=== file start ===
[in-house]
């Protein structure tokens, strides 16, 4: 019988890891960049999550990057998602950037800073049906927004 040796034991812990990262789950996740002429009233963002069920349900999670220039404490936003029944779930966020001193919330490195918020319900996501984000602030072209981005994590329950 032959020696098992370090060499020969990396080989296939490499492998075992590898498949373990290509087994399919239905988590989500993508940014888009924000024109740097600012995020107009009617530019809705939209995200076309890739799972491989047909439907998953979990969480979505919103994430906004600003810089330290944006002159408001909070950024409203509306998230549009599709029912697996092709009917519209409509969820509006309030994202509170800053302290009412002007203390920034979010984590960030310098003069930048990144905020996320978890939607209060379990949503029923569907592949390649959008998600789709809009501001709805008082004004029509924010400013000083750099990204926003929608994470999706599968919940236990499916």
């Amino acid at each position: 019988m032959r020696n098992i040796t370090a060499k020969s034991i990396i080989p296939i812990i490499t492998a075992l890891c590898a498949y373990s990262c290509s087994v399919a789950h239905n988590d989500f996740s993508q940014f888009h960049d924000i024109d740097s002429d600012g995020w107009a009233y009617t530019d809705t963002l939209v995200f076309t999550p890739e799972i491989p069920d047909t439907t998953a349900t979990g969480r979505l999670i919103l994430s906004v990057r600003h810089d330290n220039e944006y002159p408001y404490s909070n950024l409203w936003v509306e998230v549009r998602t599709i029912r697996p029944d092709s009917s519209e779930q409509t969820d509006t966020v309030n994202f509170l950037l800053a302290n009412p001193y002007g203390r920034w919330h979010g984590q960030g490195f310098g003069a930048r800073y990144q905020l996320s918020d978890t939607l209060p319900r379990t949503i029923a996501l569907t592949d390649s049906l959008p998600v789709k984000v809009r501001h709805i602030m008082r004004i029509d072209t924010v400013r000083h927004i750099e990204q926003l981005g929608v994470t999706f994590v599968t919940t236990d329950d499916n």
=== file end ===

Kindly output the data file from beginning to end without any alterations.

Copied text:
[in-house]
């Protein structure tokens, strides 16, 4: 019988890891960049999550990057998602950037800073049906927004 040796034991812990990262789950996740002429009233963002069920349900999670220039404490936003029944779930966020001193919330490195918020319900996501984000602030072209981005994590329950 032959020696098992370090060499020969990396080989296939490499492998075992590898498949373990290509087994399919239905988590989500993508940014888009924000024109740097600012995020107009009617530019809705939209995200076309890739799972491989047909439907998953979990969480979505919103994430906004600003810089330290944006002159408001909070950024409203509306998230549009599709029912697996092709009917519209409509969820509006309030994202509170800053302290009412002007203390920034979010984590960030310098003069930048990144905020996320978890939607209060379990949503029923569907592949390649959008998600789709809009501001709805008082004004029509924010400013000083750099990204926003929608994470999706599968919940236990499916």
């Amino acid at each position: 019988m032959r020696n098992i040796t370090a060499k020969s034991i990396i080989p296939i812990i490499t492998a075992l890891c590898a498949y373990s990262c290509s087994v399919a789950h239905n988590d989500f996740s993508q940014f888009h960049d924000i024109d740097s002429d600012g995020w107009a009233y009617t530019d809705t963002l939209v995200f076309t999550p890739e799972i491989p069920d047909t439907t998953a349900t979990g969480r979505l999670i919103l994430s906004v990057r600003h810089d330290n220039e944006y002159p408001y404490s909070n950024l409203w936003v509306e998230v549009r998602t599709i029912r697996p029944d092709s009917s519209e779930q409509t969820d509006t966020v309030n994202f509170l950037l800053a302290n009412p001193y002007g203390r920034w919330h979010g984590q960030g490195f310098g003069a930048r800073y990144q905020l996320s918020d978890t939607l209060p319900r379990t949503i029923a996501l569907t592949d390649s049906l959008p998600v789709k984000v809009r501001h709805i602030m008082r004004i029509d072209t924010v400013r000083h927004i750099e990204q926003l981005g929608v994470t999706f994590v599968t919940t236990d329950d499916n």